turned away from the city towards the Royal Victoria Infirmary. In 1911, the
construction of the Quadrangle and \'The Arches\' began to signal an approach back
towards the city, albeit one block back from Barras Bridge. Within the Masterplan,
the variety of approaches and entrances are recognised whilst the development of the
Barras Bridge site in particular offers the opportunity to establish a significant address
and \'Grand Foyer\' for the University facing the city.
Land Use
The University is one of the major land owners within the city centre. When
combined with the University of Northumbria, educational land use dominates the
northern area of the city centre. Immediately adjoining the campus are a broad range
of other users from residential through to retail and other commercial. The close
proximity of St James\' Park also has an effect on the campus with the considerable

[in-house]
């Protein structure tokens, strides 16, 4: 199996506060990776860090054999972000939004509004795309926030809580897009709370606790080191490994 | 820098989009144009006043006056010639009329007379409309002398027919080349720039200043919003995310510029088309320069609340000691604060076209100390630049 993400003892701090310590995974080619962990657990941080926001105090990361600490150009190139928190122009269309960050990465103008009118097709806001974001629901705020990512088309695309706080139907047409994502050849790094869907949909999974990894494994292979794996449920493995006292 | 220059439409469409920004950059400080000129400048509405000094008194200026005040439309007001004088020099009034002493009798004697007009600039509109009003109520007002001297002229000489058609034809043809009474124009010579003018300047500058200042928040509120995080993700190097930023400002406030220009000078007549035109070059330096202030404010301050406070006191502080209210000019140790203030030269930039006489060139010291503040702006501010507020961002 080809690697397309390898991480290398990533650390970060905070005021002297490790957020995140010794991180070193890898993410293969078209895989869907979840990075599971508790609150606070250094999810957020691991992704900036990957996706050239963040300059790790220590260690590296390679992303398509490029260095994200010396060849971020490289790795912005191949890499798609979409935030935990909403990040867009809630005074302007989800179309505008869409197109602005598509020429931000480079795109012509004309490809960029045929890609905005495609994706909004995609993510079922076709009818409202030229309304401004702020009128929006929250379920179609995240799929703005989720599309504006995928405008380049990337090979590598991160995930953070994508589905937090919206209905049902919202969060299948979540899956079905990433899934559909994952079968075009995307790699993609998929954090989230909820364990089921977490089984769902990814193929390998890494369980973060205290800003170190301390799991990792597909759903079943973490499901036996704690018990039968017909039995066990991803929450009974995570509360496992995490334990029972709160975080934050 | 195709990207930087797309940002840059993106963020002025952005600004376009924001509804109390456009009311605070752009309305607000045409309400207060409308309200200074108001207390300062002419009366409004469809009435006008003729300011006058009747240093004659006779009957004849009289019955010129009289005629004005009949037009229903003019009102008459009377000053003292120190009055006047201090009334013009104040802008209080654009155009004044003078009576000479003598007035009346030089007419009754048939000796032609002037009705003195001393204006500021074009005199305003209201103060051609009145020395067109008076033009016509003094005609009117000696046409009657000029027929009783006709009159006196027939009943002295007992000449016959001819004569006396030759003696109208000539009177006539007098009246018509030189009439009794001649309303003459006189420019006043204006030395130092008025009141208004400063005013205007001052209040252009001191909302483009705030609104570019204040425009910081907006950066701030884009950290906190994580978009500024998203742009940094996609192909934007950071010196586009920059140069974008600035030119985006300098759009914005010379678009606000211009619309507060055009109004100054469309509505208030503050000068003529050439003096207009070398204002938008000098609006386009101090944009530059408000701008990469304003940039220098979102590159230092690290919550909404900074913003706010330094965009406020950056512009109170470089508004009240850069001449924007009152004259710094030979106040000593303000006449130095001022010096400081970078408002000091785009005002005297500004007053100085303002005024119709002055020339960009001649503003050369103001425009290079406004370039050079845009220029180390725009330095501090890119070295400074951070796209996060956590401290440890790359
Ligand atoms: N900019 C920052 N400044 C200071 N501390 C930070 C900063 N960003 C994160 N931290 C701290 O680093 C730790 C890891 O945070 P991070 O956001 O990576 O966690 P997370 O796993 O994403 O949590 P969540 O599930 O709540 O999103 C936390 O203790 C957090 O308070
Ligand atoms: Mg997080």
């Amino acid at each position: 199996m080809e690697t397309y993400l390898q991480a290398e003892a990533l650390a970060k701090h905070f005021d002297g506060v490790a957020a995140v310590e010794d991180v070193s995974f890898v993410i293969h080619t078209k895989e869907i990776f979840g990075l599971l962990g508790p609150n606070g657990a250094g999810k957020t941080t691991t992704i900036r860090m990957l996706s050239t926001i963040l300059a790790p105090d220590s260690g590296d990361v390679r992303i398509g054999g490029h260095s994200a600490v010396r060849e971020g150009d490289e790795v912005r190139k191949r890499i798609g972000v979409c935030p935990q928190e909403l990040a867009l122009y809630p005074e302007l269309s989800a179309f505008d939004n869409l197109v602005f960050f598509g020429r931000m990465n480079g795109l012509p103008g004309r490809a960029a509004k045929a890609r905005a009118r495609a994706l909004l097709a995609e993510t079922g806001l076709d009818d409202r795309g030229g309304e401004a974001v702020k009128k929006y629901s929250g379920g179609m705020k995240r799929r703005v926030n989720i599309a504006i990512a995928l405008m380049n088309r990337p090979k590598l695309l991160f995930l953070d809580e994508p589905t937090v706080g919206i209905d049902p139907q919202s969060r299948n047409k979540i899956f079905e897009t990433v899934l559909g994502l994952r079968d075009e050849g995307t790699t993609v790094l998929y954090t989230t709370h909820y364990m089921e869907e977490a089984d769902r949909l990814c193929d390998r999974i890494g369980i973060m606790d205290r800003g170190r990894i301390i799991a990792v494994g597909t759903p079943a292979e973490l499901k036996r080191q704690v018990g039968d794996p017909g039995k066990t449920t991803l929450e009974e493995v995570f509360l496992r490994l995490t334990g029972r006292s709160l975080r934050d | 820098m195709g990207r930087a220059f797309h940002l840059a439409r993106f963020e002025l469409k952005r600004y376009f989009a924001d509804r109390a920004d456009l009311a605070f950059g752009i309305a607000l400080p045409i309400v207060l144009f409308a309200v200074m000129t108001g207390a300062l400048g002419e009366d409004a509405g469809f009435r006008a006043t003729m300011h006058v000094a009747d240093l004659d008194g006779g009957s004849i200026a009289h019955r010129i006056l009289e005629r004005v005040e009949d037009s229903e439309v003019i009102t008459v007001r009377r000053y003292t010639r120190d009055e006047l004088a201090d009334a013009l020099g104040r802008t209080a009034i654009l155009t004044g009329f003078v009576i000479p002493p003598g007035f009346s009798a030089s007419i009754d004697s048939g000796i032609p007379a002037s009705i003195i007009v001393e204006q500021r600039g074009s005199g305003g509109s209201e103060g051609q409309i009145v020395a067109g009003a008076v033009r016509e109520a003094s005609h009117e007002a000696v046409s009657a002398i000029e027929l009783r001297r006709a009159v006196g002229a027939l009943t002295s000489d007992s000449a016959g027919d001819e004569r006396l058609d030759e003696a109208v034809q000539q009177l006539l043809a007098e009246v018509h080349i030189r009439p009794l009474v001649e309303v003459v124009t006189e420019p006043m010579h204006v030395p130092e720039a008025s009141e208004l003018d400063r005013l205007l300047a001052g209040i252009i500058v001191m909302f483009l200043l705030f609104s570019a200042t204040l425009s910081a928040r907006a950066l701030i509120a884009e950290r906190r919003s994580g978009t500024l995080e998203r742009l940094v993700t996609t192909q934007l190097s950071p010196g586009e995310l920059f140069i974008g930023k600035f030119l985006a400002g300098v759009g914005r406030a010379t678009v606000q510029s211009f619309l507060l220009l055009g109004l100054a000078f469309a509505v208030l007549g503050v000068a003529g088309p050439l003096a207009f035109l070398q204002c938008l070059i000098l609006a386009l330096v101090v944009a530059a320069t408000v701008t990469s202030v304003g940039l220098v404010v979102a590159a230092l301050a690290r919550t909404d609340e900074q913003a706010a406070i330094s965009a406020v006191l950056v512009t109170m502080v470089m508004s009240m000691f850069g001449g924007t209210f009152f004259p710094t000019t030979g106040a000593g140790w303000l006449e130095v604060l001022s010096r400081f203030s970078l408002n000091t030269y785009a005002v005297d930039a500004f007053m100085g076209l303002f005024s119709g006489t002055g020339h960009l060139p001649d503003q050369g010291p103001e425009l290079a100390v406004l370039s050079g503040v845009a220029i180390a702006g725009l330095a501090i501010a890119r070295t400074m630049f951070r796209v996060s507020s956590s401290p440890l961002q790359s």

movement of people and vehicles on match days. The evolution of the Masterplan
respects all of these neighbours and their varying aspirations.
Site Analysis
The site analysis diagrams summarise the range of issues raised in detail above. In
particular the movement of pedestrians through the campus reveals a strong east-west
flow along Kings Walk, The Quadrangle and Lovers Lane. The central corridor
through the Medical School (The M1) has become a major route for those familiar
with the campus and offers shelter from inclement weather. The route from
Haymarket Metro to the RVI is predominantly through the Herschel Car Park and